Channel 4 is eyeing a UK version of Canadian property format Love It Or List It (pictured). The broadcaster is in talks with Mythbusters producer and distributor Beyond over the series, which was produced by Canadian indie Big Coast Productions for female-skewing channel W Network.

Multiplatform News IN BRIEF 50 Cent drama set for UK 50 Cent’s drama Power is to be made available in the UK after US cable network Starz struck a series of online deals. The drama, which is executive produced by the rapper, will be available via Amazon Instant Video, Blinkbox, Google Play, Apple iTunes and Sony Entertainment Network. Power is an 8 x 60-minute CBS Television Studios-produced drama about a drugs kingpin-turned nightclub impresario.

BGT scores a hit with app Polls, quizzes and voting opportunities helped Britain’s Got Talent (pictured) record an 80% active engagement rate with its app for Saturday’s final. The app, developed by Tellybug, was downloaded 1.5 million times across the series – up 40% from the 1.1 million downloads recorded last year. During the final episode, 236,000 of the 297,000 users (80%) who had the app open engaged with the content, reflecting the trend throughout the series.

Sony PS orders drama Sony PlayStation has ordered a TV adaptation of graphic novel Powers – its first move into commissioning drama to rival the likes of Netflix, Amazon and Xbox. It has partnered with sister television studio Sony Pictures Television to launch the series, which is a cross between a superhero and a police story.

Armah to join CNBC US news channel CNBC has hired John Armah as head of digital for territories outside of America. He has more than 17 years of digital, social network and mobile experience and has advised Unilever, Channel 4 and Ticketmaster. Armah will be based in London and will report to John Casey, senior vicepresident of international news and programming.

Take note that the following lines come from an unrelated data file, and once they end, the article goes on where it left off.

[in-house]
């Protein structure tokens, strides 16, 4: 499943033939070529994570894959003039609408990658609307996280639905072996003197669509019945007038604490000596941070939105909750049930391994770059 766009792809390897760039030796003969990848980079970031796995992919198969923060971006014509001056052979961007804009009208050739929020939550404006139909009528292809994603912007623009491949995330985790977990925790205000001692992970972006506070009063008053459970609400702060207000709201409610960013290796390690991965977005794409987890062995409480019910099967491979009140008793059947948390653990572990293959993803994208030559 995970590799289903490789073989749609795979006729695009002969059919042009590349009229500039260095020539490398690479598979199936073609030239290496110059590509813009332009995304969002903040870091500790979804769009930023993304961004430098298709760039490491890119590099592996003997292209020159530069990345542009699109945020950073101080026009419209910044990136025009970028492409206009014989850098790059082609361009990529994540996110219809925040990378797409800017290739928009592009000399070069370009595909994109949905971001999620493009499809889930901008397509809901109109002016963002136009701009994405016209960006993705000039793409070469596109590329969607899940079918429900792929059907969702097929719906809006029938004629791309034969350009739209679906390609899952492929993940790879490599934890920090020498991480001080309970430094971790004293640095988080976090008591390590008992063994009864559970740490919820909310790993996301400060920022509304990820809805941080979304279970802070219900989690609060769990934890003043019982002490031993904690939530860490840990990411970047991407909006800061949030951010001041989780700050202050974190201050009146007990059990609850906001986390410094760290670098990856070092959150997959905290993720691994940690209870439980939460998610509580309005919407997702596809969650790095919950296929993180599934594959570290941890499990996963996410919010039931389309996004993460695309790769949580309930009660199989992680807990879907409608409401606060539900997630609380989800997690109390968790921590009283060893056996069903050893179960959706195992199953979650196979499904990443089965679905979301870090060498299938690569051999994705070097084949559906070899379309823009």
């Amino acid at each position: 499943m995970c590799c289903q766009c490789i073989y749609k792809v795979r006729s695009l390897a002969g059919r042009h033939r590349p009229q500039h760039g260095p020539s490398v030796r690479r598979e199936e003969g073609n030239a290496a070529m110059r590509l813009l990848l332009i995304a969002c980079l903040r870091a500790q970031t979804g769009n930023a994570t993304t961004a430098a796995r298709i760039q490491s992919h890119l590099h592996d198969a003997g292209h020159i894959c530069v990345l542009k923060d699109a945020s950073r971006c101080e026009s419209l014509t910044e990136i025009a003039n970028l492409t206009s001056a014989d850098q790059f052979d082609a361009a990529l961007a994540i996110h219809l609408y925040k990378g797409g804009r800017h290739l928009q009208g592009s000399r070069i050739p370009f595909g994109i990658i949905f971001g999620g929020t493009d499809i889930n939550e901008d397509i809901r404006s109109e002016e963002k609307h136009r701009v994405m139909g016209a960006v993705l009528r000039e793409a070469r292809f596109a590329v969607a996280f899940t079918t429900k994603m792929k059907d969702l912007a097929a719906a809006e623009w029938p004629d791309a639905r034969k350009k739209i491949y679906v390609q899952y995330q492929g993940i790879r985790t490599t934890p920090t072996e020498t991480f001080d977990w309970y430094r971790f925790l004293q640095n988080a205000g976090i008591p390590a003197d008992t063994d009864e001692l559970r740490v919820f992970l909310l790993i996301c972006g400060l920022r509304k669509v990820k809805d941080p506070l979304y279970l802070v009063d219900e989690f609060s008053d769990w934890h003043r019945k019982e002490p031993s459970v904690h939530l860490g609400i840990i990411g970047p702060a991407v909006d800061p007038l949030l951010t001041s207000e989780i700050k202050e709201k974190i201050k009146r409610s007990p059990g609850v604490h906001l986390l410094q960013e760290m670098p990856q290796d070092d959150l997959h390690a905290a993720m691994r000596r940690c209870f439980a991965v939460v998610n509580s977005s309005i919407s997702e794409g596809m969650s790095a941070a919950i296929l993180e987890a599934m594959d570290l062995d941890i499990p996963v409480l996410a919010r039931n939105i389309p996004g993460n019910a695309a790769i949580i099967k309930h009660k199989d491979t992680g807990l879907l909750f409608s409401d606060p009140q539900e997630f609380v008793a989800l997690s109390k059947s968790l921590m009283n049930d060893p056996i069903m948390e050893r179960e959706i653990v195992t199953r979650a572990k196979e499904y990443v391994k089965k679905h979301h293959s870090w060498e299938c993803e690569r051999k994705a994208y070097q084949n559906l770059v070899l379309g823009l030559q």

For the latest breaking news 16 | Broadcast | 13 June 2014

Freeview offers catch-up in challenge to YouView BY ALEX FARBER

Freeview’s planned internet-connected TV service is bidding to take advantage of the growing perception that YouView is a broadband-bundled service. Freeview and Digital UK last week revealed that a five-year plan had been signed off by Freeview’s shareholders (the BBC, ITV, Sky, Channel 4 and Arqiva) to develop a service, dubbed Freeview Connect, that will offer viewers access to linear channels and on-demand content. The shareholders’ catch-up services – including iPlayer, ITV Player and 4oD – are likely to be the first to be made available, with Freeview keen to encourage other free-to-air broadcasters to join the new platform. Ilse Howling, previously Freeview managing director, has been appointed to the new role of managing director of connected TV for Digital UK to ensure the service is adopted by TV and set-top box manufacturers. Howling (below) said that because rival connected-TV service YouView is mainly being distributed as part of a package of premium services by BT and TalkTalk, an opportunity has opened up for Freeview to exploit. “YouView has done a tremendous job in breaking new ground and has been a pioneer in its achievements,” Howling said. “But in consumer terms, it is associated with being bundled with BT and TalkTalk. What we are looking to do is different and the critical piece is it will be available in retail.” While YouView is also available as a direct-toconsumer proposition, the bulk of its 1 million sales are made via its ISP stakeholders. Freeview has previously supported VoD content via its Freeview HD platform but the specific services